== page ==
When the cover 110 is pressed over the cushion 49 the cover 110 also exends over the compression frame 102. However once the cover 110 is in place, the cylinder 100 can be actuated to retract frame 102 downwardly and rearwardly from the cover 110 for a substantial distance before the frame 102 swings rearwardly thus clearing the cover 110 and leaving the cover 110 in place on the foam which can now expand within the cover 110. It will be apparent that various dimensional relationships will suit different cushion shapes and sizes and fabric covers. The important thing is that by compressing the front forward portion of the cushion 49 sufficiently a cover 110 can be easily placed over the cushion 49 whereon thereafter the compressing device can be withdrawn with the cover 110 remaining in place. Now the cushion 49 may expand and fully press against the cover 110.
It would also be apparent that once this is accomplished and with the lower portion of the cover 110 extending downwardly as is common beneath the frame 52 of the cushion 48 the cushion 49 and the supporting plate 20 can be rotated from position A to position B as shown until the cushion 48 is now upside down as compared to its first position. Now the disc 60 can be urged upwardly to compress the whole cushion 49 and make it easy to pull the cover upwardly over the back of the seat frame 52 and inwardly over the springs 56 whereupon the cushion 49 can be hog-tied in the common fashion. Once this is accomplished the disc 60 can be withdrawn and the latch members 31, 36 on the frame seat support 20 withdrawn, whereupon the cushion 49 can be removed with the cover 110 fully in place.
From the above it will be seen that we have provided an apparatus whereby seat cushions can be covered with ease as compared to heretofor methods. According to the invention there is provided an apparatus whereby the cushion is held in position in an upright position for easy placement of a cover over the top of the cushion and means are provided for compressing a portion of the foam core of the cushion sufficiently so that a cover which is normally of a size less than the overall shape of the cushion in order to insure a taut relationship between the cushion and cover, can be readily placed over the cushion. Whereupon the compressing device is withdrawn and the cushion allowed to expand within the cover. According to the invention, the compressing device retains the cushion under compression until the cover is completely over the cushion and in fact the cushion extends over the compressing device, yet the compressing device can be readily withdrawn with the cushion cover in place. The cushion cover, as is known in the art, is of a size that when it is initially placed over the top of the cushion its lower edges extend below the frame of the cushion sufficiently so that they can be pulled inwardly over the frame and hog-tied to the spring section. According to the invention to facilitate the latter step, the cushion machine is constructed so that the cushion can be readily reversed and again compressed such that the cover can easily be then fully extended downwardly over the cushion and inwardly over the frame in proper position to be hog-tied or otherwise attached. It is apparent that the apparatus makes it possible to attach the cushion covers with a minimum amount of effort on the part of the workmen. It will considerably increase the productive capacity and greatly reduce the strain upon the workers.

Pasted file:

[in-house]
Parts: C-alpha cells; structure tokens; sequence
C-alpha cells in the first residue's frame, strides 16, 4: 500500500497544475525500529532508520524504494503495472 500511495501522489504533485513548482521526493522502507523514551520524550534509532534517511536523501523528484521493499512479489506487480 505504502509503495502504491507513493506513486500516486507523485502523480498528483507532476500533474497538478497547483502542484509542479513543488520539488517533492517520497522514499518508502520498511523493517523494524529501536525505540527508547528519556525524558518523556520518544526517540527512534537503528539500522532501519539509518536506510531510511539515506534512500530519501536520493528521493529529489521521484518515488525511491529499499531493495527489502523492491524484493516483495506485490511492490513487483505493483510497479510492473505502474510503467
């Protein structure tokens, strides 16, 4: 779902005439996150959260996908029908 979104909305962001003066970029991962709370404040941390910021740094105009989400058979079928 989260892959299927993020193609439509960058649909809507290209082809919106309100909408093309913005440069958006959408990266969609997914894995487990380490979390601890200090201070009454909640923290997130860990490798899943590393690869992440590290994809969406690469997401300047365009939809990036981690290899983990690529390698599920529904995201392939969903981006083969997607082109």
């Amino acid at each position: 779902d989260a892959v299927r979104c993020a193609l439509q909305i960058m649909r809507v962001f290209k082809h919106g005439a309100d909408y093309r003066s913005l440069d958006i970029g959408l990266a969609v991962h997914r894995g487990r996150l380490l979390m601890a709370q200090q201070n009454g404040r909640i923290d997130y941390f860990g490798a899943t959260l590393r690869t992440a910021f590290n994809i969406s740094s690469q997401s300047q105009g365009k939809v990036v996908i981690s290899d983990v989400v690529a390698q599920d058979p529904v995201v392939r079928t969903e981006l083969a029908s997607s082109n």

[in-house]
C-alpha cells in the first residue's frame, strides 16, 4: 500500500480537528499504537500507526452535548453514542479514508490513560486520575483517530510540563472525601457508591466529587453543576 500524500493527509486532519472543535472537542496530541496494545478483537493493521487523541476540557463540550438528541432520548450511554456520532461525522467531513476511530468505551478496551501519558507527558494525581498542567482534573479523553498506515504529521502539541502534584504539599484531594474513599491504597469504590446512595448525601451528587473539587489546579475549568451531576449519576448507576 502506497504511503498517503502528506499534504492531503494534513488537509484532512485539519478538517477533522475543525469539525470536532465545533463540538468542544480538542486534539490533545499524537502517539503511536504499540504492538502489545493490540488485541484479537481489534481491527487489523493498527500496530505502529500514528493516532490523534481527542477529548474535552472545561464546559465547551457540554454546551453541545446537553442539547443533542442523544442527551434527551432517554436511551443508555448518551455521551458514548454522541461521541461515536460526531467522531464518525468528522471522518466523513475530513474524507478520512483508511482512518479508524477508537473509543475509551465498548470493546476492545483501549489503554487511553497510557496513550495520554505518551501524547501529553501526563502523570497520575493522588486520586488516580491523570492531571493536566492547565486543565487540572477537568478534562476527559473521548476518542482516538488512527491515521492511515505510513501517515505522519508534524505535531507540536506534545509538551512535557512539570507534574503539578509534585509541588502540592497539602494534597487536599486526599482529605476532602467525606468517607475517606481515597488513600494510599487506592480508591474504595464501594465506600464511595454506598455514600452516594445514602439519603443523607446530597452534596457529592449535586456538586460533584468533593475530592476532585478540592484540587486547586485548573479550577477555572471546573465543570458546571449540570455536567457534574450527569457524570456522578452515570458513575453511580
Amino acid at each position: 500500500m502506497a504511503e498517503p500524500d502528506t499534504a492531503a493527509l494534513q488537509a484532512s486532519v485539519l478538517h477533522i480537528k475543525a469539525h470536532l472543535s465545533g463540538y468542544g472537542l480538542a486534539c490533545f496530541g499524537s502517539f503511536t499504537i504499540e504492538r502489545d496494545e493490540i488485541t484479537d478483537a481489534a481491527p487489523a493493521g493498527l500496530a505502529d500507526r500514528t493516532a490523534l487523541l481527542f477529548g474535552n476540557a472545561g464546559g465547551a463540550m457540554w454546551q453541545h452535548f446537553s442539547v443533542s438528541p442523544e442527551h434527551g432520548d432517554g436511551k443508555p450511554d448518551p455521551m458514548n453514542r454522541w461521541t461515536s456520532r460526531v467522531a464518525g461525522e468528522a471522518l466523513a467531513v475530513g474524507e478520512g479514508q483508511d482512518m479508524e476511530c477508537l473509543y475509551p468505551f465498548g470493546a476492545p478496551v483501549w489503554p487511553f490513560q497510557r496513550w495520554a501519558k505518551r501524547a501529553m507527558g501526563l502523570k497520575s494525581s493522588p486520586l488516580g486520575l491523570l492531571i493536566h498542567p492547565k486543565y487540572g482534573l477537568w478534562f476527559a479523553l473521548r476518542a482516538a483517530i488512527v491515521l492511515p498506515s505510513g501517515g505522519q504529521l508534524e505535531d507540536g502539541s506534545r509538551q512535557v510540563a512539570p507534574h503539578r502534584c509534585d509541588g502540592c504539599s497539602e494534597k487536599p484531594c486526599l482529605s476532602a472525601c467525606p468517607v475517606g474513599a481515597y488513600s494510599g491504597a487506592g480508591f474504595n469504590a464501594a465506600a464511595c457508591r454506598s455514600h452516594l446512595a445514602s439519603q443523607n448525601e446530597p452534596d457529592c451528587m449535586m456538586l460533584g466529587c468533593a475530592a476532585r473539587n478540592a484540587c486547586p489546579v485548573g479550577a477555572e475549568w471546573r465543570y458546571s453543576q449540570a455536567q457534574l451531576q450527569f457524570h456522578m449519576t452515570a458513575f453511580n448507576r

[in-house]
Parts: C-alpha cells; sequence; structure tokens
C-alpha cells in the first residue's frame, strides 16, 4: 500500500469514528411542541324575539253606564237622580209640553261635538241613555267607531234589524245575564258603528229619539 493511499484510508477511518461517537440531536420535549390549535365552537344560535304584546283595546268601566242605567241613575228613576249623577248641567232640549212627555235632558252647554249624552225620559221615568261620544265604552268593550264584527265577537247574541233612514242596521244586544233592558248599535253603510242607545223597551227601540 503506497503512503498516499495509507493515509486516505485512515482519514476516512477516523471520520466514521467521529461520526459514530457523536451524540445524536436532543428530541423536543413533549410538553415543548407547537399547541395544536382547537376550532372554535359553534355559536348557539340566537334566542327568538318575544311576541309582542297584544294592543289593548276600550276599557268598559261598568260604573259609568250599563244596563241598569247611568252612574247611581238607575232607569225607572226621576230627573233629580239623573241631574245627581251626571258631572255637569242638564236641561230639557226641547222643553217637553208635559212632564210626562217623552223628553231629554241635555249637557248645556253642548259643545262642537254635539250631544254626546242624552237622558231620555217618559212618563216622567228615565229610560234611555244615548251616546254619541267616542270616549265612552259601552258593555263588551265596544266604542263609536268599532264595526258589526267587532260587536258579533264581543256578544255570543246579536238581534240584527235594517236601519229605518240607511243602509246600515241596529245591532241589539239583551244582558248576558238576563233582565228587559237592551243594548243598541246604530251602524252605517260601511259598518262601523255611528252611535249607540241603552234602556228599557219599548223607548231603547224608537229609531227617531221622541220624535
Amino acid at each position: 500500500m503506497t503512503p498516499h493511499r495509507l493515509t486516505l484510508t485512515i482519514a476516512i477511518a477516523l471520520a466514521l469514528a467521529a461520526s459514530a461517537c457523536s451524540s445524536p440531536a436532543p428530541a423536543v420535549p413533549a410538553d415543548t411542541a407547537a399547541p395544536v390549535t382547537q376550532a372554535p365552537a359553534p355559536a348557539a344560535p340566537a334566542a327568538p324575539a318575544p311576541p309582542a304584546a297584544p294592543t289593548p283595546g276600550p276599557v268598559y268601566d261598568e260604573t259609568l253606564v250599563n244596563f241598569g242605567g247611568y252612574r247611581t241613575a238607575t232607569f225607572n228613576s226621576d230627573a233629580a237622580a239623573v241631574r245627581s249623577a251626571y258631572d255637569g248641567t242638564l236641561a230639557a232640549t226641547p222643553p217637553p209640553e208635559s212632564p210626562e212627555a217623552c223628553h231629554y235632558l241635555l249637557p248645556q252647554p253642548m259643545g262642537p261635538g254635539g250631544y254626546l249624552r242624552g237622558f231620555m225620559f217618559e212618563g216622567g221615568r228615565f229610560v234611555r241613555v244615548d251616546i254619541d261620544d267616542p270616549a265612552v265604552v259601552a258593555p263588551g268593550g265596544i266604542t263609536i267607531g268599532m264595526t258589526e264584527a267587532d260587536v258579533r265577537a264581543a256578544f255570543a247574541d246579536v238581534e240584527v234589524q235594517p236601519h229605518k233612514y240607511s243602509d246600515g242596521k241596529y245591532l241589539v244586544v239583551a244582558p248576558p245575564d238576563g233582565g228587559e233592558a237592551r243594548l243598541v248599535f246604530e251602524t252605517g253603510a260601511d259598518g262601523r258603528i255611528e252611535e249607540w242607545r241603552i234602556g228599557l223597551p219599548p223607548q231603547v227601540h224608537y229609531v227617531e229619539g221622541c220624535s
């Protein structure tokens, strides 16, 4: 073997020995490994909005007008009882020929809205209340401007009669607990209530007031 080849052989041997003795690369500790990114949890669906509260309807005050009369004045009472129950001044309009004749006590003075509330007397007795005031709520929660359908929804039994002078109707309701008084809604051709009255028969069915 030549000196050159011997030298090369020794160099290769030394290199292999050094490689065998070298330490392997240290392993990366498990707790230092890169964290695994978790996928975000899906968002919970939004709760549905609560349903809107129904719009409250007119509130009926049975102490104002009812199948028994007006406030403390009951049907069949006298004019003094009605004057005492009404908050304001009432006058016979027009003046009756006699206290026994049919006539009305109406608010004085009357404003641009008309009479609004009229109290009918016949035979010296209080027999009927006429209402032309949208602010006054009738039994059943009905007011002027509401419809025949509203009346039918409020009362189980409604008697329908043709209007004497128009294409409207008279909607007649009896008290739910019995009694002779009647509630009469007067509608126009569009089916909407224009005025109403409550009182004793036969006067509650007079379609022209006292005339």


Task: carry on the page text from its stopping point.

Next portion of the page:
Other advantages of the present invention will become apparent to one of only ordinary skill in the art. Various modifications and changes may be made in the above described apparatus without departing from the spirit of the invention as expressed by the scope of the appended claims.
|Cited Patent||Filing date||Publication date||Applicant||Title|
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|Citing Patent||Filing date||Publication date||Applicant||Title|
|US5398482 *||Mar 10, 1993||Mar 21, 1995||General Motors Corporation||Seat skinning apparatus and method|
|US5461764 *||Apr 25, 1994||Oct 31, 1995||General Motors Corporation||Seat skinning apparatus|
|US5669130 *||Oct 12, 1995||Sep 23, 1997||Tachi-S Co., Ltd.||Device for assembling a seat back of a seat|
|US5774965 *||Apr 5, 1996||Jul 7, 1998||Machine Design Systems, Inc.||Apparatus for inserting an insert into a cover|
|USRE38987 *||Mar 31, 2003||Feb 28, 2006||Machine Design Systems, Inc.||Method and apparatus for inserting an insert into a cover|
|EP2398357A1 *||Feb 19, 2010||Dec 28, 2011||L&P Property Management Company||Achieving tension in a seating unit by pre-forming a frame|
|U.S. Classification||53/526, 29/91.1, 53/529|
|International Classification||B65B63/02, B68G7/05, B29D99/00|
|Cooperative Classification||B29D99/0092, B68G7/05, B65B63/02, Y10T29/481|
|European Classification||B29D99/00T, B65B63/02, B68G7/05|
|Apr 16, 1990||AS||Assignment|
Owner name: MACHINE DESIGN SYSTEMS, INC., A CORP. OF MICHIGAN,
Free format text: ASSIGNMENT OF ASSIGNORS INTEREST.;ASSIGNORS:MINTZ, DAVID;OLSHANSKY, LEONARD;REEL/FRAME:005283/0950
Effective date: 19900305
|Aug 30, 1994||REMI||Maintenance fee reminder mailed|
|Jan 22, 1995||LAPS||Lapse for failure to pay maintenance fees|
|Apr 4, 1995||FP||Expired due to failure to pay maintenance fee|
Effective date: 19950125